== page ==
A friend forwarded me this article this morning:
The basic gist of the article is that White male gun owners tend to view increased firearms regulations as threats to their masculinity. This is more true if they are experiencing economic problems.
This stands to reason. The researchers found, unsurprisingly, that gun owners tend to be conservative. This is unsurprising because other studies have found a serious correlation between conservativism and how threatening people find the world. That's why Republican campaigning is all about threats. "They're coming for your ____________ !" Build a wall, keep them out of your country, keep them out of your bathrooms, you get the idea. Who buys guns for protection? People who feel threatened. (Some may be right, depending on where they live.)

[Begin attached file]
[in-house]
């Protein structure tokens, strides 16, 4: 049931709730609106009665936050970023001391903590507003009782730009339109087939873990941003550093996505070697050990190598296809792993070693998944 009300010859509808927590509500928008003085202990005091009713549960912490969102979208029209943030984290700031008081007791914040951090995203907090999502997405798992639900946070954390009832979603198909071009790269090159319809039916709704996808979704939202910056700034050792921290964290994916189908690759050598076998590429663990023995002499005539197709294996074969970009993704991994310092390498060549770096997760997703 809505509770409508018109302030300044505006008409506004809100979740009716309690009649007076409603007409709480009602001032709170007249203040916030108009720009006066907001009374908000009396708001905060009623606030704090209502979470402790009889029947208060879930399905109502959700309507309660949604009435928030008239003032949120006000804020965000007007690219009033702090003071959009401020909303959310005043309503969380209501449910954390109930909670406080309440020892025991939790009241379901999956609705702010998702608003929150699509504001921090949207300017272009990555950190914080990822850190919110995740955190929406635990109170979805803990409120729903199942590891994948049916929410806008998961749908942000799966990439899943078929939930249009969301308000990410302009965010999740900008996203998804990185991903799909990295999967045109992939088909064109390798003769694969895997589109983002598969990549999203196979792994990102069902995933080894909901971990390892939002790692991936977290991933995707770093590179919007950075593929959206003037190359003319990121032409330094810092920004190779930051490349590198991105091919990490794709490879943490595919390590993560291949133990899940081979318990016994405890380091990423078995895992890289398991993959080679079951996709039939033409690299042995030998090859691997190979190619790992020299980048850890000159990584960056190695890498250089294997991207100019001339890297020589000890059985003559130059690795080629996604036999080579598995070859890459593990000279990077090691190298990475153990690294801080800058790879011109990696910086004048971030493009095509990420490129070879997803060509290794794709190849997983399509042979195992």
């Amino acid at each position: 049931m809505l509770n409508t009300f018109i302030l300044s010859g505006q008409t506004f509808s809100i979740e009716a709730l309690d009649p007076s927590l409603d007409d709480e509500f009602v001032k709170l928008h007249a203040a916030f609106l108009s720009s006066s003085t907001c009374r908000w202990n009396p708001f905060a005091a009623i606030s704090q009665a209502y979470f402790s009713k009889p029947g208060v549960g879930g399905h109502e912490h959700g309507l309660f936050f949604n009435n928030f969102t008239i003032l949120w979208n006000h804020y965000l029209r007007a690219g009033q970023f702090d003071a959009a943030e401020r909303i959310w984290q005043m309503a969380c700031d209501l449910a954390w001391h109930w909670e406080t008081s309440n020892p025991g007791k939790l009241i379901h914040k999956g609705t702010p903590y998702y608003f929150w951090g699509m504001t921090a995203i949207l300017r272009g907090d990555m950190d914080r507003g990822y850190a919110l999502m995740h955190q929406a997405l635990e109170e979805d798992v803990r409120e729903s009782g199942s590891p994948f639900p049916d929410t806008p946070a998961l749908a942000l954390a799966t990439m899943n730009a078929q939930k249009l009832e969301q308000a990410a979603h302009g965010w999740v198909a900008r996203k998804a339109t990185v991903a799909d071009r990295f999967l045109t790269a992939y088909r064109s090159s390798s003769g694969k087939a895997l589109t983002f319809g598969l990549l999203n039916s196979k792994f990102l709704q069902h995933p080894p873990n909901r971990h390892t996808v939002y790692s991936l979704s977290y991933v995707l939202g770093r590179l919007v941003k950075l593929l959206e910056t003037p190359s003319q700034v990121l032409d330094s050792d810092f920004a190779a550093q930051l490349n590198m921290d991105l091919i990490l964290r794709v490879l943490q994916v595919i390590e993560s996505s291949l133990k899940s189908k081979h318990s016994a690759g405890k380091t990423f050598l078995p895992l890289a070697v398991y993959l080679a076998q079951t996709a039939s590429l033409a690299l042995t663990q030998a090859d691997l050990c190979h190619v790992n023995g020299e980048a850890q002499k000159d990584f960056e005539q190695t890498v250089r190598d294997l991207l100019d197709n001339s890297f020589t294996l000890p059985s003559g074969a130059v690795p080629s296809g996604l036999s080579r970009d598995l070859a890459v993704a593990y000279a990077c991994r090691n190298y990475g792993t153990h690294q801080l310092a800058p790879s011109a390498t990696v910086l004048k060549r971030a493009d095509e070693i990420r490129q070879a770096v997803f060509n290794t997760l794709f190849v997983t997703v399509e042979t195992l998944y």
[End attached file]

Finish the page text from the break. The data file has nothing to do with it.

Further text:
But this post is not about the article, it's about one sentence in the article.
So what's the sentence? This is the germane part of it:
"about 90 percent of gun owners wanted expanded gun safety laws, the study found."
If about 90% of gun owners want expanded gun safety laws, why can't we get them, and why does the NRA generally oppose them?
Because the NRA membership is to the NRA as the general American population is to the United States Government. In both cases, it's major companies that call the shots, so to speak. (That didn't start out intentional.) The NRA has been taken over by firearm manufacturers.
I don't know how much longer American democracy will continue to deteriorate. Recent elections have held out some hope, and the Republican tax bill might piss off enough of the population to Do Something. It certainly should, but we've been disappointed before.
There is a discrepancy in the article I'm not sure how to answer, and that's how all these gun owners can view regulations as threats to their masculinity while 90% of them favor more regulations. If anyone can figure that one out, please comment about it. I assume I'm missing something.